What do luxury designers Max Mara, Carolina Herrera, Christian Dior and Louis Vuitton all have in common?
They have all been accused of plagiarism — or, more specifically, cultural appropriation of intricate designs that have emerged from indigenous cultures in Mexico, Laos, Thailand, Africa, Romania and elsewhere.
Fashion and its discontents
Indigenous groups across the world, and their representatives, have become increasingly sensitive to the appropriation of traditional textile designs, without attribution.
Designs that are the collective product of centuries or more of indigenous craftwork — mostly sustained by women — are showing up on the world’s most exclusive fashion runways, but often without any benefit or even nod to the sources of inspiration.
Beyond the heady world of international fashion, cheap copies of unique indigenous designs are often sold on the streets to tourists.
In Thailand, Cambodia and Indonesia, this has resulted in declining demand for the original items — and the abandonment of handmade textile industry among marginalized indigenous groups.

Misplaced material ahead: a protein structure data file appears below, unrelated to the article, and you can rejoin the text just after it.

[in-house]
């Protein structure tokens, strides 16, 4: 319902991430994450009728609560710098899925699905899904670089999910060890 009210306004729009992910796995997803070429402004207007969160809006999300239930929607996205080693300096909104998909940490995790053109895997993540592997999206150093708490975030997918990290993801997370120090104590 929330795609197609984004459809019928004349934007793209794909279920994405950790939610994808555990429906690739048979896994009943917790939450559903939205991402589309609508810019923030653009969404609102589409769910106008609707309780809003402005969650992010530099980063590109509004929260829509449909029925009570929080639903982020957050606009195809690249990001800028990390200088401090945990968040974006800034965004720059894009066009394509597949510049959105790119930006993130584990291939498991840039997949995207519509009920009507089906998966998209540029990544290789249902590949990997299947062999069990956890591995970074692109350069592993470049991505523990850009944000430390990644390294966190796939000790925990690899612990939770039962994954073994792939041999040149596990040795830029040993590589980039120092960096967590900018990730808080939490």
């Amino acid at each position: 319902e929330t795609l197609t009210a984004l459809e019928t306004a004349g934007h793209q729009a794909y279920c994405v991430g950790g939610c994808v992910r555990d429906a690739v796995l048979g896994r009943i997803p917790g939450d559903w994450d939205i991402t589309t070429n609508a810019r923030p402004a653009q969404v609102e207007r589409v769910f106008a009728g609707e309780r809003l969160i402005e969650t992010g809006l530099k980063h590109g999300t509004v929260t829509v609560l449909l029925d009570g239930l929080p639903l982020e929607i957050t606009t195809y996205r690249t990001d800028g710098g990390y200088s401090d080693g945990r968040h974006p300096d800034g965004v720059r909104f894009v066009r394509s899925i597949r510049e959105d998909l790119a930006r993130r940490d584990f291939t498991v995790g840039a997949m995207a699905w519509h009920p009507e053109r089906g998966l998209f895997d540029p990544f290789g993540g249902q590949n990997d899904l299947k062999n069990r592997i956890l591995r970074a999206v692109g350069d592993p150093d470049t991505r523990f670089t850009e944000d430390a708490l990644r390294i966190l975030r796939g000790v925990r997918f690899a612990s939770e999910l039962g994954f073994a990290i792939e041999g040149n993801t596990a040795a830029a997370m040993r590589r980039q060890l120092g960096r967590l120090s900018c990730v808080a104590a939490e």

Laws and regulation
One way to address this is through regulation.
In Mexico, the government aims to roll out a pioneering new law that will protect the cultural livelihoods of indigenous peoples.
Worldwide, however, there aren’t any border-crossing trade agreements — no copyright or trademark regulations and treaties — that protect indigenous clothing and textile designs from being pirated by major global fashion brands.
One notable turn for the better is Christian Dior, which only recently was accused of appropriating a distinct jacket design from Bihor county in Romania.
But in April, when the international mega-brand debuted a new line of travel wear in Morocco, it took extra steps to identify with local artisans to create clothing that acknowledges its origins and benefits its originators.
Young fashion designers and artists are also adding nuance to the debate about cultural appropriation.
In interviews and opinion columns, they are calling out the heedless appropriation of designs from other cultures — but celebrating more conscientious design styles and practices.
In an essay that criticizes connects the dots between cultural appropriation and blackface, Poon Singhatiraj, a student at Northeastern University, also expresses hope for real cultural exchange.
“I would be proud if people want to draw upon elements of my native Thai culture in a respectful fashion,” Singhatariaj writes, “as it promotes appreciation of the culture and expands its influence worldwide. If my culture changes and evolves from its previous form as a result, then I welcome it.”
Perhaps a post-appropriation future is possible after all.